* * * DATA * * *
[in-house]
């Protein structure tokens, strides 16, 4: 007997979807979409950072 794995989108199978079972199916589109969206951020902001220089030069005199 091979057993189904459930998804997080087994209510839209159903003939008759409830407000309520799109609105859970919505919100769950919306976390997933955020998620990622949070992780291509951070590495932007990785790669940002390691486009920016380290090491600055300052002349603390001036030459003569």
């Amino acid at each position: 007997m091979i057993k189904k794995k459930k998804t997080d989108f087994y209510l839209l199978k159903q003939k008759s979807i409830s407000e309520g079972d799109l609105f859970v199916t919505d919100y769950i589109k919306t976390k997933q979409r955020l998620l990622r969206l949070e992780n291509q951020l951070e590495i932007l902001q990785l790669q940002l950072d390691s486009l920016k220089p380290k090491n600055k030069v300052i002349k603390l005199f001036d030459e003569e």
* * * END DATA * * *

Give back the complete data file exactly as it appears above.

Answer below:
[in-house]
């Protein structure tokens, strides 16, 4: 007997979807979409950072 794995989108199978079972199916589109969206951020902001220089030069005199 091979057993189904459930998804997080087994209510839209159903003939008759409830407000309520799109609105859970919505919100769950919306976390997933955020998620990622949070992780291509951070590495932007990785790669940002390691486009920016380290090491600055300052002349603390001036030459003569």
């Amino acid at each position: 007997m091979i057993k189904k794995k459930k998804t997080d989108f087994y209510l839209l199978k159903q003939k008759s979807i409830s407000e309520g079972d799109l609105f859970v199916t919505d919100y769950i589109k919306t976390k997933q979409r955020l998620l990622r969206l949070e992780n291509q951020l951070e590495i932007l902001q990785l790669q940002l950072d390691s486009l920016k220089p380290k090491n600055k030069v300052i002349k603390l005199f001036d030459e003569e």